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How to debug Redis Exceptions in Drupal

Caching issues can be one of the hardest things to track down in a website. This is especially the case when you have external caches involved that can't be entirely replicated on a local stack, like AWS's ElastiCache Redis in clustered mode!

by adam.bramley /

We all know that cache invalidation is one of the two hardest things in software development. I think that can be shortened to just caches in general. It always seems like the most frustrating and time consuming bug reports are in and around some sort of cache. And this issue is no different.

We were noticing a large number of exceptions being thrown from our cache backend with the extremely helpful message 😱

Error processing response from Redis node!

We are using AWS's ElasticCache clustered backend (provisioned auto-magically with Skpr), connected to Drupal using the Redis module with a patch to implement the cluster client. On our 2 largest websites these exceptions were flooding the logs with no rhyme or reason. There was no way to reproduce them and they only happened on production. And the message above was literally all the information we had 😓

After a lengthy discussion with the community we tested out many different avenues. The first was to switch on persistent connections with $settings['redis.connection']['persistent'] but while that did solve the huge number of new connections, it didn't stop the exceptions coming.

Our next plan of attack was to try and whittle down the larger cache entries and see if that solved anything. Our first attempt was the entry that holds block plugin information. We trimmed this down a bit by removing plugins that we didn't need with a hook_block_alter implementation. Sadly this didn't stop the exceptions coming either 🤬

Finally, in a desperate attempt to get more information, I patched the cache backend to log the key that was being fetched if an exception occurred. You can see this in action in this patch on the cluster integration issue.

Huzzah! We were finally on to something. It turns out that every single time it was the same key 🙌

Redis cluster exception for key our-site-prod-default:default:token_info_sorted:en

So we were on the right path with trimming the block plugins, we just were trimming the wrong thing! A simple hook_token_info_alter and a deployment later and we are a week and a half with absolutely no errors processing those responses from the Redis nodes. The solution is quite specific to our site and architecture but in essence the fix was:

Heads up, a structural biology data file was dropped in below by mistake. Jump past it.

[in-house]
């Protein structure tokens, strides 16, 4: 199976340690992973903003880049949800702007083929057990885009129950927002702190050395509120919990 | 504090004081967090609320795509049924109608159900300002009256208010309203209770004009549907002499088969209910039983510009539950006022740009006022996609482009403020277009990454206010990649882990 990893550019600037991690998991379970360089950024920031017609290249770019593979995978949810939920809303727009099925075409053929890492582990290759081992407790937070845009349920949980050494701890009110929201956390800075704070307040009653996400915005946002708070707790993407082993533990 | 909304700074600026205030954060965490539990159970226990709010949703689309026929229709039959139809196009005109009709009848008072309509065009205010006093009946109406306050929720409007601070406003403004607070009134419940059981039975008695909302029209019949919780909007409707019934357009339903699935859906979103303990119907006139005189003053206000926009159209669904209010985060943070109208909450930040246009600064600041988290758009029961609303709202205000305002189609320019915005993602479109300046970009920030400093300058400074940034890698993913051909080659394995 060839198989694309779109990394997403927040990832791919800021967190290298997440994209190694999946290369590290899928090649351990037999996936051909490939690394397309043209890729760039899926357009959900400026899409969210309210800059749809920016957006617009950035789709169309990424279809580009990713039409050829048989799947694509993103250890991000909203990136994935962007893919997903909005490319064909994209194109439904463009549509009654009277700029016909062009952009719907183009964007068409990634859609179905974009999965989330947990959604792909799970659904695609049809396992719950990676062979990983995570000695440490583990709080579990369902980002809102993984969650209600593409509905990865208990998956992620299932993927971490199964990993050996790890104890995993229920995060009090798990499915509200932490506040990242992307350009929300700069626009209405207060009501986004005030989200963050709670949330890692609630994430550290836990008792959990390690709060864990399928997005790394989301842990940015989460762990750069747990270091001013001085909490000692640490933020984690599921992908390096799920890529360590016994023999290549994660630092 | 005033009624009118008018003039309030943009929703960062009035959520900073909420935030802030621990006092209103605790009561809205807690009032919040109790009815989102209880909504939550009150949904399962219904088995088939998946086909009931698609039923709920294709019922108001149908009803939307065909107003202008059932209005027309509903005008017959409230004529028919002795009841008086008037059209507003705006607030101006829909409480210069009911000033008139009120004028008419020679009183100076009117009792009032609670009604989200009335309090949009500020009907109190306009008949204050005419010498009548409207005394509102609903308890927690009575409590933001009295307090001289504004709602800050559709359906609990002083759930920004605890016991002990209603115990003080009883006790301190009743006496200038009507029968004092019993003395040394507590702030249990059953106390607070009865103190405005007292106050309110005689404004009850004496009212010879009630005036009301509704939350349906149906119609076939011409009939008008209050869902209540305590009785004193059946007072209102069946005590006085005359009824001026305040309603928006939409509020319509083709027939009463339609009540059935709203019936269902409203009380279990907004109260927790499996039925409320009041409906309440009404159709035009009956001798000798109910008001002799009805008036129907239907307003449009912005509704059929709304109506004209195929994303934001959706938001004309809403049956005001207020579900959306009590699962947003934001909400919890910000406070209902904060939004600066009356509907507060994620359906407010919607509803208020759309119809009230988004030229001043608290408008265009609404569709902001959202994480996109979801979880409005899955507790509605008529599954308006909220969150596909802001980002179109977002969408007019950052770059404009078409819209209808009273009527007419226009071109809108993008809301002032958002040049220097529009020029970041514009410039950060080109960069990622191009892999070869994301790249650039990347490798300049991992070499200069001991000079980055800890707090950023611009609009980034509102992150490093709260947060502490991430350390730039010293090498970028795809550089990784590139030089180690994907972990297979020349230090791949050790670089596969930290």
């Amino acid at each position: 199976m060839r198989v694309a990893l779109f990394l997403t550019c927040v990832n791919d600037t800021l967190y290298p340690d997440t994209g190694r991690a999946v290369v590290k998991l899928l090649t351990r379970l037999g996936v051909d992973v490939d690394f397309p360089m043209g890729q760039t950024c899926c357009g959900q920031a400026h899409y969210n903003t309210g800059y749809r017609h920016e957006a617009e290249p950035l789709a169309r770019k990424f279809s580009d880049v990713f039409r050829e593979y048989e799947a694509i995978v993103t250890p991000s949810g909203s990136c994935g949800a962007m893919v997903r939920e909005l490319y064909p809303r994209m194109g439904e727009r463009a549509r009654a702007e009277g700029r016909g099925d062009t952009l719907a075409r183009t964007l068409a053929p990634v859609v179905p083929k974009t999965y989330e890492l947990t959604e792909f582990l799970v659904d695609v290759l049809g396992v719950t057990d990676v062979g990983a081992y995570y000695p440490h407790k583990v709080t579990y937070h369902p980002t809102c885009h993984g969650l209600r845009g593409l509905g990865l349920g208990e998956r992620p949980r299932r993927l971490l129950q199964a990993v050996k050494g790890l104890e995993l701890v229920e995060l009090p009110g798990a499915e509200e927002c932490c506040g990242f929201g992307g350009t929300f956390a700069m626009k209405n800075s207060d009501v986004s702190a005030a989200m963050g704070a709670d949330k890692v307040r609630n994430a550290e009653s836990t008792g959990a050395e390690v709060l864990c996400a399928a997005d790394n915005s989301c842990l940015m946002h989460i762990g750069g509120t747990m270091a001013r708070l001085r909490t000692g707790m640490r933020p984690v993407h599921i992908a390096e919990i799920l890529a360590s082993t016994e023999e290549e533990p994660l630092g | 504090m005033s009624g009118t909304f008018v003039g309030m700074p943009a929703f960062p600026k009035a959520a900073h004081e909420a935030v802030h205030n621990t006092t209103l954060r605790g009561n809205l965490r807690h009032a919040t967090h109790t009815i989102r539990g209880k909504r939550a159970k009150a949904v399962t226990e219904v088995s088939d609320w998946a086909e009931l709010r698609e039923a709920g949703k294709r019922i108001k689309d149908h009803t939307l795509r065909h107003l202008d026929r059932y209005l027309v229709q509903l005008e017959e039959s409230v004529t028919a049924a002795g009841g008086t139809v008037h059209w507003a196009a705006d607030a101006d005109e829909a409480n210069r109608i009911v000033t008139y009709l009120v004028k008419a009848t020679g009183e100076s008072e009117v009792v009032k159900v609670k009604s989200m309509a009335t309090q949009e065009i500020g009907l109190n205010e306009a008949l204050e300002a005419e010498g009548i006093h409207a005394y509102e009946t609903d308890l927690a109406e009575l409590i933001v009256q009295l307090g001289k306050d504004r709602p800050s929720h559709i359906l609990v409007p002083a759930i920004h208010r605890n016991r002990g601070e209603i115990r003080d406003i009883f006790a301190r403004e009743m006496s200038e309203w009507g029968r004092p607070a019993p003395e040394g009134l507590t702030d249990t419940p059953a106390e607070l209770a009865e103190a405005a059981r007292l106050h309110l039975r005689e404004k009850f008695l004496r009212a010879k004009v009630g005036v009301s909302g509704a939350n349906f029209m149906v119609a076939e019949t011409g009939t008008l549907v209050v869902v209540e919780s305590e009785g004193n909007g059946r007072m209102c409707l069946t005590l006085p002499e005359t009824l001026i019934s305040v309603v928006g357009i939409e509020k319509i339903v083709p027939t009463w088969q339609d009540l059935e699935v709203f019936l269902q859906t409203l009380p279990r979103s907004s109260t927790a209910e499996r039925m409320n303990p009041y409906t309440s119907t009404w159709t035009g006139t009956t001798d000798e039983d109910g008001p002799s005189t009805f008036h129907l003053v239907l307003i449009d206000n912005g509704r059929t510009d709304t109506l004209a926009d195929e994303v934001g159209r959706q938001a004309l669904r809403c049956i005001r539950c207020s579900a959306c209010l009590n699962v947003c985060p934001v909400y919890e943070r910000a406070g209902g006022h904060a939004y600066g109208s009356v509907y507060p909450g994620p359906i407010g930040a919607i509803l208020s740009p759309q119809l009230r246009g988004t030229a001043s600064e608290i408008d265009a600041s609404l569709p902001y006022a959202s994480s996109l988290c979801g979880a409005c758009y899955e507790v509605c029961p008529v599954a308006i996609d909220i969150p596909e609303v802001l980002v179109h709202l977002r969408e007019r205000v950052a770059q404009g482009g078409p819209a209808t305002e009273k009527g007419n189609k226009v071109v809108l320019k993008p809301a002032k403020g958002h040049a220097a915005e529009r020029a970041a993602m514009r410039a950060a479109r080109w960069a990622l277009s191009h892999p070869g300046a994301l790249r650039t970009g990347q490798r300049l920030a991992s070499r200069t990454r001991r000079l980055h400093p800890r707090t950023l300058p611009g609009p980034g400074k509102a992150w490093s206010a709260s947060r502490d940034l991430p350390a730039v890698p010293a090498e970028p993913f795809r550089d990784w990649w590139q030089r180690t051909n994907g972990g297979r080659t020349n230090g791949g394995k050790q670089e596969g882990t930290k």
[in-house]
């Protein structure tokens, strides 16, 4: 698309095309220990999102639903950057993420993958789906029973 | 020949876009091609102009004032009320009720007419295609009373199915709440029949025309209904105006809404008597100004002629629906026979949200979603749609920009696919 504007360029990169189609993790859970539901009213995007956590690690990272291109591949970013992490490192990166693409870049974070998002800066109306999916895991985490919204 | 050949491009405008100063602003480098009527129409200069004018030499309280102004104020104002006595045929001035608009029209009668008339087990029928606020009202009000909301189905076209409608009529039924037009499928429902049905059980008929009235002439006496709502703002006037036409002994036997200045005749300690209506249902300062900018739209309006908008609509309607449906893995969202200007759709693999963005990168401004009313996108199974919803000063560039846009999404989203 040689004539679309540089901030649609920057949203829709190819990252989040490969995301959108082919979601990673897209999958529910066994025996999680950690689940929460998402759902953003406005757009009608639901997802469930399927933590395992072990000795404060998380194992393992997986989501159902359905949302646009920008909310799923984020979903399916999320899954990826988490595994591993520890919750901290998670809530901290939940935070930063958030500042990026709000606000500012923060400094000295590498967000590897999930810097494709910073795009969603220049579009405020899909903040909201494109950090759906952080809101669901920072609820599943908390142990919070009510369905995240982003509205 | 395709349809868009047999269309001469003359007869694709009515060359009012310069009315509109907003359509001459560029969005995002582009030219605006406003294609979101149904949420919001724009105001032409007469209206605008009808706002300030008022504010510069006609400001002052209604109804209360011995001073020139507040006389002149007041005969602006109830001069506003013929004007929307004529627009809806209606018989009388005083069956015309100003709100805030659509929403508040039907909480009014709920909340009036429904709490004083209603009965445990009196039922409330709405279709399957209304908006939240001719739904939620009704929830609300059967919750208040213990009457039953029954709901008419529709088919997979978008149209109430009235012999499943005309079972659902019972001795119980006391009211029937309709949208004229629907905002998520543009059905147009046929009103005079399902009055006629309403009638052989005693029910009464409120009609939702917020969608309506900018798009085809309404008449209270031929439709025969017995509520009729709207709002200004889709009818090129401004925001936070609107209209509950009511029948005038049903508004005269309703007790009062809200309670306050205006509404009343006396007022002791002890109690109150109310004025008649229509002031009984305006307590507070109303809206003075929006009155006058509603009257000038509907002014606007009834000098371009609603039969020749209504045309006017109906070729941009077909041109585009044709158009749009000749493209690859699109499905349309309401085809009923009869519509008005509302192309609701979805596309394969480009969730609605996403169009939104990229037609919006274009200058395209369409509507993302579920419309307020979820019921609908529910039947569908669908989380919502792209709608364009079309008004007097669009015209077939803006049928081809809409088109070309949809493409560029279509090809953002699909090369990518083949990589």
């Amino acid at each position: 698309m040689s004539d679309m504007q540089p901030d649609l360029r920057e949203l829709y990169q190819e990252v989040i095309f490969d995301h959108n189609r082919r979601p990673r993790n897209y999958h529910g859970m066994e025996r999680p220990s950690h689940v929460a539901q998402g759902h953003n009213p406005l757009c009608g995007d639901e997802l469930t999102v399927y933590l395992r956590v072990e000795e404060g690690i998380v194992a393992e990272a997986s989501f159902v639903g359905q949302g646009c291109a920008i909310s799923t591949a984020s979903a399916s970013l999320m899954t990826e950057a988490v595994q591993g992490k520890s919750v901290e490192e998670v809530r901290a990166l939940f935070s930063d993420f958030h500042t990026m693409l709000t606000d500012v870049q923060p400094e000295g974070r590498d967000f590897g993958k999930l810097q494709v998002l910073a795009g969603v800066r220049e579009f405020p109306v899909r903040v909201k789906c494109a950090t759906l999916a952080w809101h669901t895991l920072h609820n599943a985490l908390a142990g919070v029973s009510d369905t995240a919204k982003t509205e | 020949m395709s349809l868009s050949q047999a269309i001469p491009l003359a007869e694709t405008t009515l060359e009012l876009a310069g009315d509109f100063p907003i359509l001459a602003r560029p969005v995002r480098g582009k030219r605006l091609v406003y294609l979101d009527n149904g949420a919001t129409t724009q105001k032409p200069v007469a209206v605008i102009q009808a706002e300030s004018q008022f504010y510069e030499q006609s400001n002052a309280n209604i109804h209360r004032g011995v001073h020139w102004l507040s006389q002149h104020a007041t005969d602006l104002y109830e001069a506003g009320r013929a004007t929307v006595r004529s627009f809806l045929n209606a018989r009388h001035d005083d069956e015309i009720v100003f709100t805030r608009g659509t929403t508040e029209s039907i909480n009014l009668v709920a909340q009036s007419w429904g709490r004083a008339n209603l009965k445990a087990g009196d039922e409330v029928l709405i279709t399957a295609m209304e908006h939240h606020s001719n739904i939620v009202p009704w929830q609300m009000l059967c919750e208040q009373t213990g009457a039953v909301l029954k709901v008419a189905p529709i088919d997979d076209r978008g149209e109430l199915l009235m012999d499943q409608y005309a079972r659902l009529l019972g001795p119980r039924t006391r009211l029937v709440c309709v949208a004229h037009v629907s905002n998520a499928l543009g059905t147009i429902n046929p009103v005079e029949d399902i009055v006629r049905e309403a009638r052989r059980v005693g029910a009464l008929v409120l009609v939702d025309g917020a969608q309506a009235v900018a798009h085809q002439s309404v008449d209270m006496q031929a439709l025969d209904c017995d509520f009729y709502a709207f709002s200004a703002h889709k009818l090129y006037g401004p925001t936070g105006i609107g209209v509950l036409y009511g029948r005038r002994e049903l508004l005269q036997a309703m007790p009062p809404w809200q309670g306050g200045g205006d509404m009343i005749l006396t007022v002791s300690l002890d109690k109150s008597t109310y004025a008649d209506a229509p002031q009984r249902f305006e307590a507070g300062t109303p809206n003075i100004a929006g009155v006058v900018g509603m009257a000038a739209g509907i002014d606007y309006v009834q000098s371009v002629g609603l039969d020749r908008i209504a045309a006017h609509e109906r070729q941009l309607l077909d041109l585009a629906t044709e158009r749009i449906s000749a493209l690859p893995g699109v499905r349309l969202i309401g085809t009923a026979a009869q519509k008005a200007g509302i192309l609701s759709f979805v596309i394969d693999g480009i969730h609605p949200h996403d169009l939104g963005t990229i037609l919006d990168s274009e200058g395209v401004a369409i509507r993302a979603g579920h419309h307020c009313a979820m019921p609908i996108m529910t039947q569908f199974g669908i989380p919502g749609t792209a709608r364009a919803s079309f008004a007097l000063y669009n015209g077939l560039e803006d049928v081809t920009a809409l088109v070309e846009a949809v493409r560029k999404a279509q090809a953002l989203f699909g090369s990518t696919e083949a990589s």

• Unset everything in $info['types'] that would never need to be seen. From what I can tell, the only place this is used is when browsing tokens. You can be very aggressive here since removing a token from this array doesn't result in it no longer being replaced.
  • Unset everything in $info['tokens'] that would never be used. You can be as aggressive as you and your test coverage are comfortable with here. Tokens are generated for every field on every entity type and from what I can see there are duplicates like node-body and node:body so you can remove large amounts of data for tokens that will never be used (e.g scheduled_transition, media, or even block_content entity types).

Overall we were able to reduce the size of this cache entry by 52% just by deleting stuff that was never even used!

Although this bug/fix may seem specific to our site, it does seem that there is a common pattern with Redis not quite enjoying large volumes of data in a single cache entry. Drupal can quite easily bloat  these info style cache entries quite a bit when your site has a large number of Entity types or Fields (or both!).

Tagged

redis

Posted by adam.bramley
Senior Drupal Developer

Dated

Comments

Comment by Alan Dixon

Dated

Thanks for these notes. I've been struggling with some redis caching issues that also seem to be related to large cache entries (e.g. my 1 Gb cache gets filled up in a few hours).

I used the rdb tool to analyse dumps from redis (off line), which looked cool and was interesting, but didn't really provide the aha moment I thought it would. It did help me trim out some cache entries and figure out where some of the space was going.

The redis module's report itself was a useful tool in pointing out the cache entries with lots of variations, but it seems like a more detailed redis cache analysis module would be a great addition.

One thought I had was that perhaps the recommendation of using the redis cache by default isn't the best for some sites, but I actually couldn't figure out how to exclude particular bins. I did end up disabling the internal static page cache, since I've got varnish replicating that function for the most part anyway, that saved a lot of space in the redis cache.

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